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Researchers at Lobachevsky University have developed titanium alloys with record strength and corrosion resistance. Structural elements made from such alloys can be used in corrosive environments and at high loads and are cheaper than their commercially available counterparts. 

Titanium alloys are basic materials for manufacturing products that are intended to work in aggressive corrosive environments. That is why titanium alloys are widely used in aircraft, nuclear and petrochemical industries. Another promising application of titanium is in biomedical industry, for instance, for manufacturing prosthetics and implants. "Typically, the task of increasing corrosion resistance of titanium alloys is achieved by complex alloying of titanium alloys with, for example, platinum group metals (ruthenium, palladium and others), which results in a drastic increase in their cost. To increase the strength of titanium alloys, they are subjected to severe plastic deformation, whereby very small submicron grains are formed. However, this approach is not suitable for alloys that work at high temperatures, for example, in aircraft and nuclear power engineering," explains Alexei Nokhrin, Head of the Laboratory for the Diagnosis of Materials at the UNN Physics and Technology Research Institute. 

To produce the alloys, Lobachevsky University scientists used high-speed electric pulse ("spark") plasma sintering, a method for high-speed heating of powders by passing millisecond pulses of high-power electric current through the mold with the specially prepared powder with simultaneous application of pressure. Thanks to this method, Nizhny Novgorod researchers managed to form a homogeneous high-density structure in three types of titanium alloys used in biomedicine (VT1-0 titanium), nuclear power engineering (PT-3V alloy), and aircraft engineering (VT-6 alloy).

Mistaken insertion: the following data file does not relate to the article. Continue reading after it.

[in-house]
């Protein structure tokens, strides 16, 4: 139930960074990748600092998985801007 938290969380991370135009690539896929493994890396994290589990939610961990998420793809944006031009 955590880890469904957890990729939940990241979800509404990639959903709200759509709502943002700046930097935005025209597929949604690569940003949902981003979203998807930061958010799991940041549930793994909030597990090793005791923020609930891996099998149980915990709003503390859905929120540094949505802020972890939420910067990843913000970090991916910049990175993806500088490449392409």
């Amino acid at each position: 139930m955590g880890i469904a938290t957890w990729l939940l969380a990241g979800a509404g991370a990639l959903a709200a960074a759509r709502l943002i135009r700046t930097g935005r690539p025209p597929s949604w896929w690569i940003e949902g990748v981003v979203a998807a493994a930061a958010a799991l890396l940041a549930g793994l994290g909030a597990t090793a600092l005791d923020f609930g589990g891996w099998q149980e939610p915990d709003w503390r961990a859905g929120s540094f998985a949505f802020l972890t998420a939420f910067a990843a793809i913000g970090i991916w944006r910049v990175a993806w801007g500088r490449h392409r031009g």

The titanium alloys obtained at the UNN have record hardness and tensile strength values. At the same time, they show a very high resistance to electrochemical and hot-salt corrosion. In particular, the corrosion rate of the new alloys was several times lower than that of commercial alloys produced by conventional methods. Tensile strength and hardness of the titanium alloys were one and a half to two times higher than those of commercial alloys, while the alloys' high ductility was retained. 

Studies performed by the Lobachevsky University team have shown that such properties are due to the diffusion of carbon from the graphite mold into titanium alloys (spontaneous doping) in the process of sintering. Titanium alloy saturation during spark plasma sintering was unusually intense, providing a sharp increase in the characteristics of the alloys. 

Research results were published in the journal Metals, which is listed in the first quartile of Scopus and Web of Science in the field of Metals and Alloys. The research was supported by a grant of the Russian Science Foundation.